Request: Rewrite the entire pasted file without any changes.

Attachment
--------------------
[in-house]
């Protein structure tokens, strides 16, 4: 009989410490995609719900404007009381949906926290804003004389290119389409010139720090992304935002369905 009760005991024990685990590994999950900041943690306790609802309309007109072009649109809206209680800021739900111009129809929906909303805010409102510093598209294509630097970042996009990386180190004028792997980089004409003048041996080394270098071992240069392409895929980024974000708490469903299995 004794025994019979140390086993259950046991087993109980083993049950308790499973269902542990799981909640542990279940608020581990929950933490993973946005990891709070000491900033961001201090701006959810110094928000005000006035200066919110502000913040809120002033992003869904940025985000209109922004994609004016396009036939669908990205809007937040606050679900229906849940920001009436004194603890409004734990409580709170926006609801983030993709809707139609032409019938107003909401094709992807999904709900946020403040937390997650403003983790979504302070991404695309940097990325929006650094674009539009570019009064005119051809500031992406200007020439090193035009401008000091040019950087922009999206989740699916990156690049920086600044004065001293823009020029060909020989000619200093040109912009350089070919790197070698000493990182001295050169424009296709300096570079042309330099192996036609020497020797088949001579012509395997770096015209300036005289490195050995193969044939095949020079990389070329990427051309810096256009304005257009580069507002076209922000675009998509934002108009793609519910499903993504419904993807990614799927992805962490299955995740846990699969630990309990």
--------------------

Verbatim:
[in-house]
């Protein structure tokens, strides 16, 4: 009989410490995609719900404007009381949906926290804003004389290119389409010139720090992304935002369905 009760005991024990685990590994999950900041943690306790609802309309007109072009649109809206209680800021739900111009129809929906909303805010409102510093598209294509630097970042996009990386180190004028792997980089004409003048041996080394270098071992240069392409895929980024974000708490469903299995 004794025994019979140390086993259950046991087993109980083993049950308790499973269902542990799981909640542990279940608020581990929950933490993973946005990891709070000491900033961001201090701006959810110094928000005000006035200066919110502000913040809120002033992003869904940025985000209109922004994609004016396009036939669908990205809007937040606050679900229906849940920001009436004194603890409004734990409580709170926006609801983030993709809707139609032409019938107003909401094709992807999904709900946020403040937390997650403003983790979504302070991404695309940097990325929006650094674009539009570019009064005119051809500031992406200007020439090193035009401008000091040019950087922009999206989740699916990156690049920086600044004065001293823009020029060909020989000619200093040109912009350089070919790197070698000493990182001295050169424009296709300096570079042309330099192996036609020497020797088949001579012509395997770096015209300036005289490195050995193969044939095949020079990389070329990427051309810096256009304005257009580069507002076209922000675009998509934002108009793609519910499903993504419904993807990614799927992805962490299955995740846990699969630990309990």